Product Managers Prepare To Tap Into The Superfans

Virtual concerts have paved the way to know more about an artist's fans
Virtual concerts have paved the way to know more about an artist’s fans
Image Credit: jane1000

So I think that we can all agree on one thing: the pandemic changed just about everything. In the world of music performances the change was sudden and dramatic: all concerts were cancelled. Clearly, for the product managers who promote musicians this was a major setback. However, product managers are never stopped for long and virtual concerts that were delivered online were then quickly created. Now that the pandemic has receded, product managers are finding themselves in an interesting situation that they are trying to determine how they will go about making the most of.

What is A “Superfan”?

Product managers for performance artists now know a lot more about their fans than they did before the Covid-19 lockdowns, and they want to use that information to get closer to them. During the pandemic, the music business had to quickly pivot to online. They were aided by an explosion of new websites that help artists perform, chat and interact with fans virtually. The result of all of this is that it generated a host of data about who was tuning in, and how they were spending both their time and dollars. This data that has historically been controlled and owned by content distributors, concert promoters and ticketing companies – not the product managers.

However, now that they are newly armed with these granular fan insights, artists’ product managers are beginning to tailor marketing messages, communicate with fans in more direct ways, and create new experiences for their die-hard followers. Previously an artist might have thought that a fan might come to their gig and buy some merch and leave and that would be the end of it. Through this gathering of data and building of networks, now these product managers can reach out to super fans and give them an opportunity or a perk that isn’t going to be available through other channels.

Before the pandemic, artist product managers were unlikely to have even basic information such as name, phone number, location about their fans. Live-streaming platforms now offer much more in-depth data, such as how long fans watch a virtual concert, if they engaged with chat or other features and, most importantly, how much money they spent. That has helped artist product managers to zero in on their superfans. These are the fans who come to every virtual show or spend on VIP experiences and merchandise.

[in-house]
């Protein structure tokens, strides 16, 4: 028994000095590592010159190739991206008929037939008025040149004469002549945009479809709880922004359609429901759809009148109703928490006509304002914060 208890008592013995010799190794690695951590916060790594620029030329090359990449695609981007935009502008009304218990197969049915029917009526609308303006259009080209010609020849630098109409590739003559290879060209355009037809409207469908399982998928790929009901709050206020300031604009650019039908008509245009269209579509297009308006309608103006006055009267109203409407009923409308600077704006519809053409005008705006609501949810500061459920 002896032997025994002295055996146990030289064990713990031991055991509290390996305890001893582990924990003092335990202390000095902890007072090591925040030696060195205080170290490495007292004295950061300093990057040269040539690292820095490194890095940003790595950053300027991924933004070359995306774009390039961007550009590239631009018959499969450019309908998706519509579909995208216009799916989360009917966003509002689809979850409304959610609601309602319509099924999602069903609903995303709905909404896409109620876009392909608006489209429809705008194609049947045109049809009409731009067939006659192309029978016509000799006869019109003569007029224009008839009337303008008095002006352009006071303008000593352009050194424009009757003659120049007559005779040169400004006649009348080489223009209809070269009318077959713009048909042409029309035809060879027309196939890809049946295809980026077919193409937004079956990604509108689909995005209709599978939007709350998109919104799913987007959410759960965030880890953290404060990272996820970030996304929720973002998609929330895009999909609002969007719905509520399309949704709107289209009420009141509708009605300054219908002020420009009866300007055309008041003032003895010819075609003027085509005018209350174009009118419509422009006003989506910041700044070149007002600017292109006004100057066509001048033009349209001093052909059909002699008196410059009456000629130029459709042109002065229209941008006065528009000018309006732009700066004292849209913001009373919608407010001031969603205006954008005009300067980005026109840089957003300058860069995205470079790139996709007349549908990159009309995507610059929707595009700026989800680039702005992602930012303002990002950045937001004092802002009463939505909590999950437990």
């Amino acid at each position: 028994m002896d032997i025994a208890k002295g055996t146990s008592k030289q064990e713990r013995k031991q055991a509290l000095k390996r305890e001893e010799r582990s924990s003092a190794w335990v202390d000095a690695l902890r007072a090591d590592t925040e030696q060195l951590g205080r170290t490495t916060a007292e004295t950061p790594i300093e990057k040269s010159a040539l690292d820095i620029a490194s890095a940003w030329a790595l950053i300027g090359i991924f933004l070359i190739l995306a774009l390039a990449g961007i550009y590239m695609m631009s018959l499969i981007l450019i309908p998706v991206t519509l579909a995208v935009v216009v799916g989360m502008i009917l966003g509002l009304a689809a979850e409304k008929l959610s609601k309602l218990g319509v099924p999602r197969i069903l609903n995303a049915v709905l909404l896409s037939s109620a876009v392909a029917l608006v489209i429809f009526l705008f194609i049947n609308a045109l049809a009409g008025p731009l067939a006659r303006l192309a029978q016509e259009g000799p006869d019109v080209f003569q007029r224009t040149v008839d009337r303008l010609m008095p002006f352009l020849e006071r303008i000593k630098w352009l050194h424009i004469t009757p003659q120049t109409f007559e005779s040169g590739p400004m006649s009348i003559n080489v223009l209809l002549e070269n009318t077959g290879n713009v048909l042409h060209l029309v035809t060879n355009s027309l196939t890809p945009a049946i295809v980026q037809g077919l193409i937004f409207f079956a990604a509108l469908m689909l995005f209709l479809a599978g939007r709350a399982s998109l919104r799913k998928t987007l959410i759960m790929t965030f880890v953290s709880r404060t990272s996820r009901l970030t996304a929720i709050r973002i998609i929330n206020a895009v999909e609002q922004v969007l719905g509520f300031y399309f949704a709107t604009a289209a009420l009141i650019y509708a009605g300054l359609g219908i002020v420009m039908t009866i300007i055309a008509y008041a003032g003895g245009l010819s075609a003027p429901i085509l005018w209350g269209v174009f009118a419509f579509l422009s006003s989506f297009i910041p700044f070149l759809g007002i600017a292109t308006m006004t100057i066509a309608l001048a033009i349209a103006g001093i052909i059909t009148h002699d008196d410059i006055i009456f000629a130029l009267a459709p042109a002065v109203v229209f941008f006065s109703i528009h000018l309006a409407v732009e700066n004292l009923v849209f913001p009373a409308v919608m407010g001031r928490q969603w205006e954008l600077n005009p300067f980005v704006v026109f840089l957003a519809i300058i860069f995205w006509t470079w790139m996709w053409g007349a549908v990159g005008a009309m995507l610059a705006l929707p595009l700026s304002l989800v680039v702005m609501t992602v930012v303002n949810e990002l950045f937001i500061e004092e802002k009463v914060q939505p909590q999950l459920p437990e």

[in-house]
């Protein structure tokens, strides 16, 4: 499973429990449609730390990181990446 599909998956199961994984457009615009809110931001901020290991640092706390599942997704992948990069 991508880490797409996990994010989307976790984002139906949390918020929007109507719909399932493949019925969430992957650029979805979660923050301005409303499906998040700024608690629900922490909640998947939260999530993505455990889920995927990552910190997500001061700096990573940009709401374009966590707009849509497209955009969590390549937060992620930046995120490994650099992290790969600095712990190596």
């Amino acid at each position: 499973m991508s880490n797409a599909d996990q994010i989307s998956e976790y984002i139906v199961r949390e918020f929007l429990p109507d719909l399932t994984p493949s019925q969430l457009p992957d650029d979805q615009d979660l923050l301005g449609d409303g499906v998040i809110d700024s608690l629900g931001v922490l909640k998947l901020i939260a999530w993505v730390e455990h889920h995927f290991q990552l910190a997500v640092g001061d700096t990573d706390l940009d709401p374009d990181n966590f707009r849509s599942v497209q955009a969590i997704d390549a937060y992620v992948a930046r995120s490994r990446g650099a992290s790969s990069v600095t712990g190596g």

The Power Of Superfans

Being able to identify the superfans is so important because so much of an artist’s time in marketing a new release or tour is spent shouting out into the void and hoping people are hearing. If a product manager can ID the people who are going to show up and engage with the artist, then they no longer have to waste resources or time. Product managers are beginning to rework how to market tours, merchandise and album releases. With their new data, they might target certain fans with a presale or offer VIP access. Alternatively they may choose tour dates based on where they have built up a fan base via livestreamed concerts.

Aside from interactive live streaming and virtual-reality performance sites such as Maestro, Mandolin and Wave, product managers are harnessing other upstarts that connect artists and fans in new ways, opening up fresh avenues for artists to generate and collect data. An example of this is the text-messaging platform Community which allows brands and celebrities to text with consumers and fans. Cameo is another app where users can buy customized video greetings from celebrities. Cameo has added the ability for fans to meet one-on-one with stars in live video calls. Collecting fan data through live streaming and other platforms has a different value than gaining followers on social media because of the level of control that product managers have.

What product managers realize is that if Facebook were to go away tomorrow, an artist’s audience would go away with it However, when you have a platform that enables you to get data from fans, you now own that audience. Product managers realize that audiences today are more fragmented. Finding the most engaged fans is something that is more important than ever, as artists are more likely to have smaller, more niche fanbases than in the days when radio DJs crowned hitmakers with broad appeal. The question for artists to answer now is “How do I deliver this to the fans who care about me the most and use that to grow my audience as opposed to getting the broadest distribution out of the gate?”

What All Of This Means For You